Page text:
My independent, long-term study of the Akron-Auditorium phenomenon has shown me several scenarios for the WWI-era overbuilding which put so many A-A churches at risk. Changes in the system of religious education (replacement of the Uniform Lesson Plan with graded Sunday schools) antiquated the Akron facility overnight; those unable to adapt were remodeled extensively, converted to another use, or demolished to make way for a facility which looked and functioned like a standard early 20th century elementary school. So Agincourt provided an opportunity to explore why a full-service Social Gospel church might have materialized there; the decades of imagery which had preceded it, but also the shifting social patterns which may have altered or eliminated it.
Any national or even regional phenomenon, no matter how potent or pervasive, still requires a catalyst. Methodism was not a monolith; neither were its clergy, I suspect. Until the United Methodist church formed in 1956, there were Methodist Episcopalians, Methodist Protestants, Evangelical United Brethren, and southern Methodists separated becasue of the issue of slavery. <to be continued>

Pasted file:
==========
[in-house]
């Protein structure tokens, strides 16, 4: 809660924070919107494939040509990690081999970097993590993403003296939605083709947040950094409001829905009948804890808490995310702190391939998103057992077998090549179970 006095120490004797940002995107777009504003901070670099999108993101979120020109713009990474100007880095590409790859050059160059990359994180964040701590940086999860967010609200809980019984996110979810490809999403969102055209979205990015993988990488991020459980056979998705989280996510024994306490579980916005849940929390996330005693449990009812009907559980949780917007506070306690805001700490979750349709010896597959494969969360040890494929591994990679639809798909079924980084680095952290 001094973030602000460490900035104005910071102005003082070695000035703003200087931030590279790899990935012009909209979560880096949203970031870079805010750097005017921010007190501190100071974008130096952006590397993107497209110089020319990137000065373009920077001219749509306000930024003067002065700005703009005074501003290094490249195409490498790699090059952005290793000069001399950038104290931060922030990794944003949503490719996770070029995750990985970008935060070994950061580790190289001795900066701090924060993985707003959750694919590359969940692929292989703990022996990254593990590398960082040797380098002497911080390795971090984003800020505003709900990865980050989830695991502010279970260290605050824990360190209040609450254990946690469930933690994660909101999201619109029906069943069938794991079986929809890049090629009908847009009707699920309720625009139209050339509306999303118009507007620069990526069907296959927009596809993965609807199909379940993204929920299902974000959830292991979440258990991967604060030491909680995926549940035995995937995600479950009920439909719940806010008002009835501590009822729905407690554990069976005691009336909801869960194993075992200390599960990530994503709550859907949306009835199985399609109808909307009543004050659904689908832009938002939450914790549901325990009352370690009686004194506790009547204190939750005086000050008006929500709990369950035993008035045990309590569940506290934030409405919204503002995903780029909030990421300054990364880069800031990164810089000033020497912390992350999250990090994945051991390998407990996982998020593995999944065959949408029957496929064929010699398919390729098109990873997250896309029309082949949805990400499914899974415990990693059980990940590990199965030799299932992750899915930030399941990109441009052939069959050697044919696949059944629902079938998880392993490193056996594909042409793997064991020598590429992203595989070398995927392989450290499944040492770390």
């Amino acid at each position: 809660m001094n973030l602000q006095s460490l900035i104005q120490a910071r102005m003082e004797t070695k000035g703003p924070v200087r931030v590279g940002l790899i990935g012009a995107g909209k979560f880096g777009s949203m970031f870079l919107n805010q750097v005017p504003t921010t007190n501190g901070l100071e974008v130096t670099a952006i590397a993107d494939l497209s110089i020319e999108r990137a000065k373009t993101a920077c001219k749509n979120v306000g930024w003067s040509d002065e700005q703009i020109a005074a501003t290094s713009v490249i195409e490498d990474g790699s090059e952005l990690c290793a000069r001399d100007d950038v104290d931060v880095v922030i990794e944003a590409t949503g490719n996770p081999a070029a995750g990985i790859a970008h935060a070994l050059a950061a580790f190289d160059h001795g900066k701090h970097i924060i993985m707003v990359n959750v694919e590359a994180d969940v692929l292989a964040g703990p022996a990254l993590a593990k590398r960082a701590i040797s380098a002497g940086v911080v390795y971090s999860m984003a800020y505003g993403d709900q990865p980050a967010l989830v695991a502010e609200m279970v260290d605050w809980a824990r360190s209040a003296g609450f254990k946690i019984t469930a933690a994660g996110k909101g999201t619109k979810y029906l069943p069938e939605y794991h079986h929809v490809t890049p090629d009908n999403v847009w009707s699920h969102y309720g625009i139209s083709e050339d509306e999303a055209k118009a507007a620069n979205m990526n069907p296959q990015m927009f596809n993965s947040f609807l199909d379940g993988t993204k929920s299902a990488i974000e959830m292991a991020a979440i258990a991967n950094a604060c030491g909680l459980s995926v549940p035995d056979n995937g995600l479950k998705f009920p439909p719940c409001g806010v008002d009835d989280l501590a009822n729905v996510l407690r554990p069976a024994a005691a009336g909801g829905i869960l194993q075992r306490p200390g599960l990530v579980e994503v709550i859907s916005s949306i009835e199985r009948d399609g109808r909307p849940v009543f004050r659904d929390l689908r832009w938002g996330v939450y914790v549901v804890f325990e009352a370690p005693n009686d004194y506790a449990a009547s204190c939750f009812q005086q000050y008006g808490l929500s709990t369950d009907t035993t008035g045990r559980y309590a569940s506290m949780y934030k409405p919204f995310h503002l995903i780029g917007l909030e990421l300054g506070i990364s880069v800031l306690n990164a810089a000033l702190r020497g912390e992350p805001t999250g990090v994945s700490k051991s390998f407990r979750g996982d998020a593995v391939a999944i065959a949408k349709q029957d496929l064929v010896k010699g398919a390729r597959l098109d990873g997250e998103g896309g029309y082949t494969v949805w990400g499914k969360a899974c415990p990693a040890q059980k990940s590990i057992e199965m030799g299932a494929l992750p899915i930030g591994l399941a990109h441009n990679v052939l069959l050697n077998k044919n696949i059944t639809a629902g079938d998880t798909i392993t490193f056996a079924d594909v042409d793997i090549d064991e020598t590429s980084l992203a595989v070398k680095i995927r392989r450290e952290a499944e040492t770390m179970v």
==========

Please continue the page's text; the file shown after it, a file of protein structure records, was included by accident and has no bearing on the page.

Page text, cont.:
[From the Community Collection, a public trust in Agincourt, Iowa]
BRODSKY, Phyllis [20th century; American]
Room with a View
oil on canvas / 26 7/8 inches by 21 3/4 inches
We have been unable to learn very much about 20th century artist-teacher Phyllis Brodsky. And so must let the work speak for itself.
“When the going gets tough, the tough get a librarian.”
Possibly the nicest thing anyone ever said about me and to me was simply this: that I thought like a librarian.
In small communities like Agincourt, the profession of librarian evolved slowly. An initial impulse to have a public collection of books brought them out of the woodwork; indeed, they may have set the process in motion. There were few schools that taught “library science”, however, and systems for organizing books were often no more complicated than alphabetical order. I can’t even tell you who Agincourt’s first “keeper of books” may have been. There were probably several, like a relay race passing the date stamp for one to next.